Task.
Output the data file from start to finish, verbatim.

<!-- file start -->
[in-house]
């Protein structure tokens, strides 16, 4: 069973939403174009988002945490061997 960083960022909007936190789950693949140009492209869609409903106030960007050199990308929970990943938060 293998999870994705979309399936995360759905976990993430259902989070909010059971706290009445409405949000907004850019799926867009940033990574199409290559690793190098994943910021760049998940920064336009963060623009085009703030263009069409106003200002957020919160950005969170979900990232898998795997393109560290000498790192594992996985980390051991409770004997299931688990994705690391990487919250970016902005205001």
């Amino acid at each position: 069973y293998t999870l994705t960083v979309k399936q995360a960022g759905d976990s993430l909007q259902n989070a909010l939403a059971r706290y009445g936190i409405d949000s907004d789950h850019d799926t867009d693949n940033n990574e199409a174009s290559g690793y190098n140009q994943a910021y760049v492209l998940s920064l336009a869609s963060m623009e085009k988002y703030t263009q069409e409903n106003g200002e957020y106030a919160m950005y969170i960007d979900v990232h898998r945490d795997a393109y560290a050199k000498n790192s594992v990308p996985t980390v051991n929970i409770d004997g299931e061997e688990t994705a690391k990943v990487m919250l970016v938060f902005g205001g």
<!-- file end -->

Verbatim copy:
[in-house]
């Protein structure tokens, strides 16, 4: 069973939403174009988002945490061997 960083960022909007936190789950693949140009492209869609409903106030960007050199990308929970990943938060 293998999870994705979309399936995360759905976990993430259902989070909010059971706290009445409405949000907004850019799926867009940033990574199409290559690793190098994943910021760049998940920064336009963060623009085009703030263009069409106003200002957020919160950005969170979900990232898998795997393109560290000498790192594992996985980390051991409770004997299931688990994705690391990487919250970016902005205001």
């Amino acid at each position: 069973y293998t999870l994705t960083v979309k399936q995360a960022g759905d976990s993430l909007q259902n989070a909010l939403a059971r706290y009445g936190i409405d949000s907004d789950h850019d799926t867009d693949n940033n990574e199409a174009s290559g690793y190098n140009q994943a910021y760049v492209l998940s920064l336009a869609s963060m623009e085009k988002y703030t263009q069409e409903n106003g200002e957020y106030a919160m950005y969170i960007d979900v990232h898998r945490d795997a393109y560290a050199k000498n790192s594992v990308p996985t980390v051991n929970i409770d004997g299931e061997e688990t994705a690391k990943v990487m919250l970016v938060f902005g205001g």